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The Rodentia is the most speciose of all mammalian orders, with over 2,200 extant species (Wilson & Reeder, 2005) in addition to a large number of fossil forms. Despite such taxonomic diversity, morphological variation within the order is relatively limited, particularly with regard to the skull and mandible (Wood, 1965; Hautier et al., 2011). Hence, determining relationships between rodent species based on morphology is difficult, and rodent taxonomy has been historically controversial, with two competing classifications arising in the second half of the 19th century. First, Brandt (1855) split the rodents into three suborders (Sciuromorpha, Hystricomorpha and Myomorpha) based on the morphology of the masseter muscle and its attachment to the rostrum (see Cox & Jeffery, 2011 for details). Later, Tullberg (1899) divided the rodents into two groups (Sciurognathi and Hystricognathi) based on the position of the angular process of the mandible relative to the incisor. Recent molecular phylogenies (Blanga-Kanfi et al., 2009; Churakov et al., 2010; Fabre et al., 2012) have shown that neither of these classifications accurately resolves the evolutionary relationships between the rodents. The three suborders of Brandt (1855), also used by Simpson (1945), have now been discarded, as they are thought to represent polyphyletic groupings of rodents, although the names have been retained in their adjectival form (sciuromorphous, etc.) to describe the three morphotypes of the skull and masseter (Wood, 1965; Cox & Jeffery, 2011). The classification of Tullberg (1899) has fared slightly better, with the Hystricognathi still recognised as a monophyletic clade (the Sciurognathi is paraphyletic with respect to the Hystricognathi). However, recent work (Hautier et al., 2011) has questioned the usefulness of sciurognathy and hystricognathy as morphological terms, noting that there exists a continuum of mandibular forms rather than two discrete morphologies, and that some members of the Hystricognathi actually have mandibles that appear to be almost sciurognathous in form.

The Laotian rock rat, Laonastes aenigmamus (Jenkins et al., 2005), is a recently discovered species of rodent from Southeast Asia. It shows an unusual mixture of cranial, mandibular and muscular morphologies, combining a large part of the zygomaticomandibularis muscle that extends through the enlarged infraorbital foramen to attach to the rostrum (Hautier & Saksiri, 2009) with a weak lateral displacement of the angular process of the mandible (Hautier et al., 2011). Thus, the Laotian rock rat brings together a hystricomorphous skull and masseter with a lower jaw that is intermediate between sciurognathous and hystricognathous. This combination of characters has made its phylogenetic relationships difficult to ascertain. When first described, a new family, the Laonastidae, was created to house L. aenigmamus (Jenkins et al., 2005). This family was placed within the Hystricognathi as the sister-group to African mole-rats (Bathyergidae) or the dassie rat (Petromuridae). A subsequent analysis (Dawson et al., 2006) showed that L. aenigmamus was in fact a member of the Diatomyidae, a family of rodents previously thought to have gone extinct in the Miocene. Further work then showed the Laotian rock rat to be the sister-taxon to the Ctenodactylidae (Huchon et al., 2007), a family of rodents that also display the combination of a hystricomorphous skull with a sciurognathous mandible (Hautier, 2010). The Ctenodactylidae and Diatomyidae together form the sister-group to Hystricognathi, within the more inclusive clade Ctenohystrica (Fabre et al., 2012).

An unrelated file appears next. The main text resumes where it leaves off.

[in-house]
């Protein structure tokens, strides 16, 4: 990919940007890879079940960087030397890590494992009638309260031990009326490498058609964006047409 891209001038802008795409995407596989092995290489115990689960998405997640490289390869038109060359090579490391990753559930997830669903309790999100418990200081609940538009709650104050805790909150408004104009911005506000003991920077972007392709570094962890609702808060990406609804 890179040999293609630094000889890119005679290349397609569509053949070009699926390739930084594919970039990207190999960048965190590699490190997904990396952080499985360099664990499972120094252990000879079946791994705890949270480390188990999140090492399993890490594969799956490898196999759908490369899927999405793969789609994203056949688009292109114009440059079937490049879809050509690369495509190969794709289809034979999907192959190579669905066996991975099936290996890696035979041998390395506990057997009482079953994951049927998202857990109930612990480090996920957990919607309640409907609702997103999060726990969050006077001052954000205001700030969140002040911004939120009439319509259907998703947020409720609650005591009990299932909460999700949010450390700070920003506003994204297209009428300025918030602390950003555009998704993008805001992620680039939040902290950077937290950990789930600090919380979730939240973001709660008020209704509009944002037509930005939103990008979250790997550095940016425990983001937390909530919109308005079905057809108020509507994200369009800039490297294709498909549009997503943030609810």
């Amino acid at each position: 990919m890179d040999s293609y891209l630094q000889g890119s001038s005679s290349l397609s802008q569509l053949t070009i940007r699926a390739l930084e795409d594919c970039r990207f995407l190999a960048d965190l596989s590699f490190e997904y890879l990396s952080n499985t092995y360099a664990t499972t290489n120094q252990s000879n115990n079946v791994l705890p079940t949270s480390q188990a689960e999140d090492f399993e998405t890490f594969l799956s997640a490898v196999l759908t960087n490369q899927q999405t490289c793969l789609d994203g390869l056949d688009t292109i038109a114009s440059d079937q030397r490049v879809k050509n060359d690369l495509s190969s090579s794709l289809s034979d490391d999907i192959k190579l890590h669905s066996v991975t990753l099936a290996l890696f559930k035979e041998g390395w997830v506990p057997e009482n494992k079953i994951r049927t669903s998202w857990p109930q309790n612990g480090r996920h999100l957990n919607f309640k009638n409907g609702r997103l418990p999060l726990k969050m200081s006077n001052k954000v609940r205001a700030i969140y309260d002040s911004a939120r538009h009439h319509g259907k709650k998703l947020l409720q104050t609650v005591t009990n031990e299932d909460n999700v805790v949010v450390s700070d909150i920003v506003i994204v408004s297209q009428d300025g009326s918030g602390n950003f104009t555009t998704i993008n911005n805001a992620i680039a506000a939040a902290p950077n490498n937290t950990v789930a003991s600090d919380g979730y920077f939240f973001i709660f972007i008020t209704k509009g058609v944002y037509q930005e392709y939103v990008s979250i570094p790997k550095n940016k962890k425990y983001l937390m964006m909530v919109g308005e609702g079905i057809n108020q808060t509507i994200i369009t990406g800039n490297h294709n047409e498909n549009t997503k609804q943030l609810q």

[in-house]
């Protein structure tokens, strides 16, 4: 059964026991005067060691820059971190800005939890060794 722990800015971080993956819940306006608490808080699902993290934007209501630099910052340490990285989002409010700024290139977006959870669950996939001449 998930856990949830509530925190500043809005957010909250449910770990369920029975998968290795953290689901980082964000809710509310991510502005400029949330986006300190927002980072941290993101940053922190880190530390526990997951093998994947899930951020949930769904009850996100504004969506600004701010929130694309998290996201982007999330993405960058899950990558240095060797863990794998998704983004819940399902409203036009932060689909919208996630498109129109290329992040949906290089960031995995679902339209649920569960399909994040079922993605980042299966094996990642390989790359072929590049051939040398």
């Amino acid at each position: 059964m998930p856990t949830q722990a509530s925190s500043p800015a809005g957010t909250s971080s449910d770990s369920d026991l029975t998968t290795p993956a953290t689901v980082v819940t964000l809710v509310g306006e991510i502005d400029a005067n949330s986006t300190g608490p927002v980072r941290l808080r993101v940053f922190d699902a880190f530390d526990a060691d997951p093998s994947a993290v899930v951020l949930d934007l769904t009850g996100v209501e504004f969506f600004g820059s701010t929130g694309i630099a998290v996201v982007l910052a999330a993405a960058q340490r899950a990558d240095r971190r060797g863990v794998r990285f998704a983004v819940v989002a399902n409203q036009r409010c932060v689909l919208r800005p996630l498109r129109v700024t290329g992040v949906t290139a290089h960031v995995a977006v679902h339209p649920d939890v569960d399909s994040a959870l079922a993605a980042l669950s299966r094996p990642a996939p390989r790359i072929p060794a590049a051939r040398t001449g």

One particularly notable characteristic of the Laotian rock rat is the morphology of the zygomaticomandibularis muscle. This muscle is the innermost layer of the masseter, and in the hystricomorph condition extends anteriorly through the orbit and the grossly enlarged infraorbital foramen to take an attachment on the rostrum (Wood, 1965; Cox & Jeffery, 2011). In L. aenigmamus, the infraorbital portion of the zygomaticomandibularis (IOZM) is especially well-developed, extending over halfway along the rostrum (Hautier & Saksiri, 2009), which is itself exceptionally elongated compared to other rodents (Herrel et al., 2012). Various functions have been proposed for the IOZM. Becht (1953) noted that its origin on the rostrum between the incisors and cheek teeth would enable it to function as a second class lever during chewing at the molars, but as a third class lever during gnawing at the incisors. Thus, it can produce both fine control at the incisors and strong pressure at the molars. Using electromyography, Weijs & Dantuma (1975) found that the IOZM was firing at low intensities during jaw opening in rats, and suggested that it may have a role in the fine control of the opening phase of mastication. With regard to L. aenigmamus specifically, Herrel et al. (2012) proposed that the strong development of the IOZM and its anterior origin on the rostrum would produce a strong horizontal force component to the bite. This would result in optimal functioning at low gape angles and the generation of uniform force along the tooth row, both of which would be beneficial for a folivorous diet, which has been suggested for the Laotian rock rat (Scopin et al., 2011).